Sunday, July 23, 2017

Short story in-the-works

Threading together some of the things I've written for the creative writing class I'm in. Behold something unfinished - still gotta write a couple of pages more, but I **think** this will keep its form (more or less).


It was a hot evening. The smell of chlorine from a pool somewhere drifted enticingly on the almost-still breeze. Her phone, thrown with abandon onto the bed, buzzed and hummed in its soft nest. Erica ignored it and walked to the window - watching the sunset reflected in the glass panes of a window with a view, turning on no lights, hearing the sounds of the world revolve around her. The father of the family next door was teaching his son how to play basketball in the dwindling light, giving muted pep-talks. Somewhere, a ukulele was being gently strummed. All around, the world brimmed with lazy contentment. She resolved to go to Mass the next morning. Mass might shake this feeling. She turned on a tv episode to watch marionette figures create whimsical dishes as she opened a can of sardines, squeezed lemon over it, and ate straight from the can.

The next morning, she watched the priest with the too-plump mottled face as he gave a homily. The pulpit stood directly beneath a scowling statue of Jesus that seemed incensed at every word the priest uttered, every prayer of the faithful, every living thing within its line of vision. The priest's voice belied his appearance - it was like a lilting bird that lifted and dipped, sweet and clear. But his words were out of focus.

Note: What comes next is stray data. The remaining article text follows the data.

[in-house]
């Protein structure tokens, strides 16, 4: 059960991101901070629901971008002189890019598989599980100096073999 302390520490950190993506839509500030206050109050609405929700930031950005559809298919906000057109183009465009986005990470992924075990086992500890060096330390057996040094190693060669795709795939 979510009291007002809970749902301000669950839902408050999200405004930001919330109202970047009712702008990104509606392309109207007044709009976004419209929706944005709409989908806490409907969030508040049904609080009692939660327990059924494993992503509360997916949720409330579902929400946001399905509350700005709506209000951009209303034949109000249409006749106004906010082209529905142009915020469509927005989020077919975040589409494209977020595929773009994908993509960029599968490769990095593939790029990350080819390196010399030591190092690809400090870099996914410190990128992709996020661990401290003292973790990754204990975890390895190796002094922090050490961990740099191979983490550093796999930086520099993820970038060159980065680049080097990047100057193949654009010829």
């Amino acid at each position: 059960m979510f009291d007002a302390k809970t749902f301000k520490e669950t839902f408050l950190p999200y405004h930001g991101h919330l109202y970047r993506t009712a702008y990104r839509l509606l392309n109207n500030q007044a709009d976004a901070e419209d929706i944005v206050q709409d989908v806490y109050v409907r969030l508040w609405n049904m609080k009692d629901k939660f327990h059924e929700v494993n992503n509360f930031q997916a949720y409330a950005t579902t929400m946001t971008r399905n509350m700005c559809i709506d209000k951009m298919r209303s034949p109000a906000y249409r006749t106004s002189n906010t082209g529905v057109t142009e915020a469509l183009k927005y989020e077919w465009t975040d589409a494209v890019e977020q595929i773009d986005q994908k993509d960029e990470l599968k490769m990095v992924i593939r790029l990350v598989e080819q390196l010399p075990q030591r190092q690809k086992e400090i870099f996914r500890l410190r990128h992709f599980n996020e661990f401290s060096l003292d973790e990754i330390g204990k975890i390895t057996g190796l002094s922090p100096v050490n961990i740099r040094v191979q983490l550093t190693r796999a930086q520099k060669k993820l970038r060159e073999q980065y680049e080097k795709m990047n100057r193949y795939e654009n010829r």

He was saying something about God being love.

She prayed: "Lord, I am not worthy that you should enter under my roof, but only say the word and my soul shall be healed."

"Say the word," she begged the implacable plaster face.

"Please, say it."

After Mass, she genuflected and walked away.

She strode along, a silent fury of frustration amid the street lights and stop signs. Passing a playground full of laughing children, she saw a nondescript tan car parked, its butt bestrewed with bumper stickers. "Practice random acts of kindness" one advised her, smugly, she thought. She drew her keys from her purse and glared at the vehicle before crouching down and methodically scoring the sticker several times with her jagged metal extensions.

Pedestrians looked at her one lone time. Only the owner of the car could practice such precision obliteration, they assumed: perhaps she’d found the universe cruel and the words empty and void. The more attuned felt the billowy emanations of wrath, wondering uneasily for a slo-mo blink what her deal was, allowing a wide berth on the sidewalk, and then disappearing into their lives.

Erica wouldn't have minded if people were honest but conveyed with cliché. The inverse was odious. These mealy-mouthed moieties resonated with people who had no dirt about them. Pristine and secure, platitudes fell from their mouths like vomit from a third-story apartment. They didn't have to deal with the stench or the clean-up, and were left with the purgative feeling of a tum tum emptied of alcoholic turbulence. 

Standing up, she noticed with irritation that crossing the strip of vegetation from the sidewalk to the car had left verdant plant vegetation clinging to her trousers. Seed faces looked up in hope. Destiny held for them a watery death followed by hot blasts of dryer air. They would never touch soil.